In 1864, 20 Mille Lacs warriors offered to scout for General Sibley's Dakota expedition. Sibley told them he already had some Ojibwe warriors and didn't need all 20, but he did accept a few.[12] One of those scouts, Chief Kegg, became a historic figure in the Mille Lacs Band[13]

In 1875 Chief Shaw-Bosh-Kung described his 1863 meeting with Lincoln when interviewed at the Chippewa Indian Agency:

"The President took our hands and promised us faithfully and encouraged us and he said we could live on our reservation for 10 years and if faithful to whites and behave ourselves [and are] friendly to whites you shall increase the number to 100 and you may increase it to 1,000 years if you are good Indians, and through your good behavior at the time of war (we were good and never raised our hands against the whites). The Secretary of the Interior and the President said that we should be considered good Indians and remain at Mille Lacs so long as we want.  Shaw-Bosh-Kung" [14]

The news of Shaw-Bosh-Kung's passing, in 1890, made the newspapers across the state.[15][16] A few months later papers across the country and overseas remembered his wit, wisdom, and leadership.[17][18]

When Chief Mou-Zoo-Mau-Nee passed in 1897 the state legislature attempted to give his widow a pension, but failed.[19]

The State erected a granite monument to Chief Mou-Zoo-Mau-Nee and the Mille Lacs band at Fort Ridgely cemetery in 1914 for their service to the State at Fort Ripley and their offer to fight the Sioux.[20][2]

Over the next century, Ojibwe/Chippewa bands in the Mille Lacs region struggled with poverty and despair. With the passage of the 1934 Indian Reorganization Act, the bands of the Mille Lacs region joined five others in forming the Minnesota Chippewa Tribe, organized 1934–1936. The four historic bands of the Mille Lacs region:Mille Lacs band, Sandy Lake Band, Rice Lake Band of Mississippi Chippewa, and Snake and Kettle River Bands of St. Croix Chippewa Indians of Minnesota were reorganized/combined as the Mille Lacs Band of Ojibwe.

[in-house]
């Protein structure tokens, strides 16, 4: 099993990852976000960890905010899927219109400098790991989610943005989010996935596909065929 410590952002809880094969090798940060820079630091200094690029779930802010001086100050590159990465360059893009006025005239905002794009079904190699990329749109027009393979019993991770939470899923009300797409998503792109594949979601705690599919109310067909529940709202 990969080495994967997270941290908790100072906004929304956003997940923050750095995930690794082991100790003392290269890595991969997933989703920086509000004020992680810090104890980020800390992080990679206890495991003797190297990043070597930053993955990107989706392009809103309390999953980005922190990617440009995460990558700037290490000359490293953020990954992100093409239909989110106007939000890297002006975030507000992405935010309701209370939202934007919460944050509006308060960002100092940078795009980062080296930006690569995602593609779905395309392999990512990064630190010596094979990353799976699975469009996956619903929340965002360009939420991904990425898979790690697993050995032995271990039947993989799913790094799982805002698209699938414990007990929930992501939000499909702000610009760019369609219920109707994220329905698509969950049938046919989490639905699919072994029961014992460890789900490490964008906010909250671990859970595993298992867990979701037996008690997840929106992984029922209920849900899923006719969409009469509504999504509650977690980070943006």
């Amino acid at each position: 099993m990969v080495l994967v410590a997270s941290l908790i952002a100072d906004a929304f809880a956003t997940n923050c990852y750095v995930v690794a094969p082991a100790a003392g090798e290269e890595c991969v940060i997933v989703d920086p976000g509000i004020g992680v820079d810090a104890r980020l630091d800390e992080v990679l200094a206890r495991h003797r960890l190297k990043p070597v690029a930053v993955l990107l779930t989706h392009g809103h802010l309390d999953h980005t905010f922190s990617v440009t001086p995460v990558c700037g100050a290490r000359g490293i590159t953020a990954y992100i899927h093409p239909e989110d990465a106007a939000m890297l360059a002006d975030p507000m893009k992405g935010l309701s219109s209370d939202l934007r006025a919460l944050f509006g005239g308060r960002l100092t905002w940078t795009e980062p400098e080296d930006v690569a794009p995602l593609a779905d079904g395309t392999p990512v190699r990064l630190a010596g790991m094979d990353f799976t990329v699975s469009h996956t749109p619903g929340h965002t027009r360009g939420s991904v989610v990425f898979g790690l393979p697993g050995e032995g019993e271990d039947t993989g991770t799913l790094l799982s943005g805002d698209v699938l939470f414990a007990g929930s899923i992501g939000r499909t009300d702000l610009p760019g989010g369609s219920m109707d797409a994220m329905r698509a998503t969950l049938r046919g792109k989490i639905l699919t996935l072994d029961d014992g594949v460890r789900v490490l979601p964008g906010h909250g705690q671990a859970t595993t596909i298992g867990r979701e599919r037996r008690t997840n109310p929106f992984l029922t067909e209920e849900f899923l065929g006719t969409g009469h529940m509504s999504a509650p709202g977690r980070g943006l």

In the early 1990s, the Band opened Grand Casino Mille Lacs and Grand Casino Hinckley. Since then, casino revenues have allowed the Mille Lacs Band to strengthen its cultural identity, return to economic self-sufficiency, rebuild its reservation, and increase the prosperity of the entire region.

Tribal government[edit]

The Mille Lacs Band has a separation-of-powers form of government, making it one of the few Native American governments with three branches of government, similar to the government structure of the United States.

Executive branch[edit]

The current Chief Executive of the Mille Lacs Band of Ojibwe is Melanie Benjamin.

The Chief Executive, who is elected by Band members every four years, is the head of the executive branch. She appoints commissioners who are ratified by the Band Assembly to oversee the various departments in the executive branch.

  • Department of Justice, headed by the Solicitor General